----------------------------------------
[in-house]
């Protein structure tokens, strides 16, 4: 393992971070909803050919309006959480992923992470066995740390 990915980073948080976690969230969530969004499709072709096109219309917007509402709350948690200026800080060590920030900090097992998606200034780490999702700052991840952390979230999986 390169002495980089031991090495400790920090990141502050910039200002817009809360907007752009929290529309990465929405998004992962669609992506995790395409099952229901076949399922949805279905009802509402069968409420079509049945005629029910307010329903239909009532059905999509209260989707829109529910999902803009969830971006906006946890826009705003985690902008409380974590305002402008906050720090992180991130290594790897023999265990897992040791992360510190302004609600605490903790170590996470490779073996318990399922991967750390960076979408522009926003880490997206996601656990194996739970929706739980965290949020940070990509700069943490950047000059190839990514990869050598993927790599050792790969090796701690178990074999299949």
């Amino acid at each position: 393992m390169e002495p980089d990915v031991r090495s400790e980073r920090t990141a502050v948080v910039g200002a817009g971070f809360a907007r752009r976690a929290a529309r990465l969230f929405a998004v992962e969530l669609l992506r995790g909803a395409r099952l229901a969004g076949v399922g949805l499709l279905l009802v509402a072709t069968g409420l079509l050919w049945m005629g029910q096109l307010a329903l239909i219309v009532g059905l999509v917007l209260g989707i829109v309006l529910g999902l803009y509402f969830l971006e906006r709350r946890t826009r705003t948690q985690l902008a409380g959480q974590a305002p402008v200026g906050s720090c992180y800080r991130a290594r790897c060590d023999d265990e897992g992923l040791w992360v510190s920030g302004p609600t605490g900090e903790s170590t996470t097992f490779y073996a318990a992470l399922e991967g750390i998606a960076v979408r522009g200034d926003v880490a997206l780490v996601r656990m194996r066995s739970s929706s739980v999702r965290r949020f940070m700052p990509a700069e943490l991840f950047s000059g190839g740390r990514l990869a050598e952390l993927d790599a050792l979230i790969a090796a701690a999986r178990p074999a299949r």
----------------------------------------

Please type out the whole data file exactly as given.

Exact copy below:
[in-house]
């Protein structure tokens, strides 16, 4: 393992971070909803050919309006959480992923992470066995740390 990915980073948080976690969230969530969004499709072709096109219309917007509402709350948690200026800080060590920030900090097992998606200034780490999702700052991840952390979230999986 390169002495980089031991090495400790920090990141502050910039200002817009809360907007752009929290529309990465929405998004992962669609992506995790395409099952229901076949399922949805279905009802509402069968409420079509049945005629029910307010329903239909009532059905999509209260989707829109529910999902803009969830971006906006946890826009705003985690902008409380974590305002402008906050720090992180991130290594790897023999265990897992040791992360510190302004609600605490903790170590996470490779073996318990399922991967750390960076979408522009926003880490997206996601656990194996739970929706739980965290949020940070990509700069943490950047000059190839990514990869050598993927790599050792790969090796701690178990074999299949």
């Amino acid at each position: 393992m390169e002495p980089d990915v031991r090495s400790e980073r920090t990141a502050v948080v910039g200002a817009g971070f809360a907007r752009r976690a929290a529309r990465l969230f929405a998004v992962e969530l669609l992506r995790g909803a395409r099952l229901a969004g076949v399922g949805l499709l279905l009802v509402a072709t069968g409420l079509l050919w049945m005629g029910q096109l307010a329903l239909i219309v009532g059905l999509v917007l209260g989707i829109v309006l529910g999902l803009y509402f969830l971006e906006r709350r946890t826009r705003t948690q985690l902008a409380g959480q974590a305002p402008v200026g906050s720090c992180y800080r991130a290594r790897c060590d023999d265990e897992g992923l040791w992360v510190s920030g302004p609600t605490g900090e903790s170590t996470t097992f490779y073996a318990a992470l399922e991967g750390i998606a960076v979408r522009g200034d926003v880490a997206l780490v996601r656990m194996r066995s739970s929706s739980v999702r965290r949020f940070m700052p990509a700069e943490l991840f950047s000059g190839g740390r990514l990869a050598e952390l993927d790599a050792l979230i790969a090796a701690a999986r178990p074999a299949r």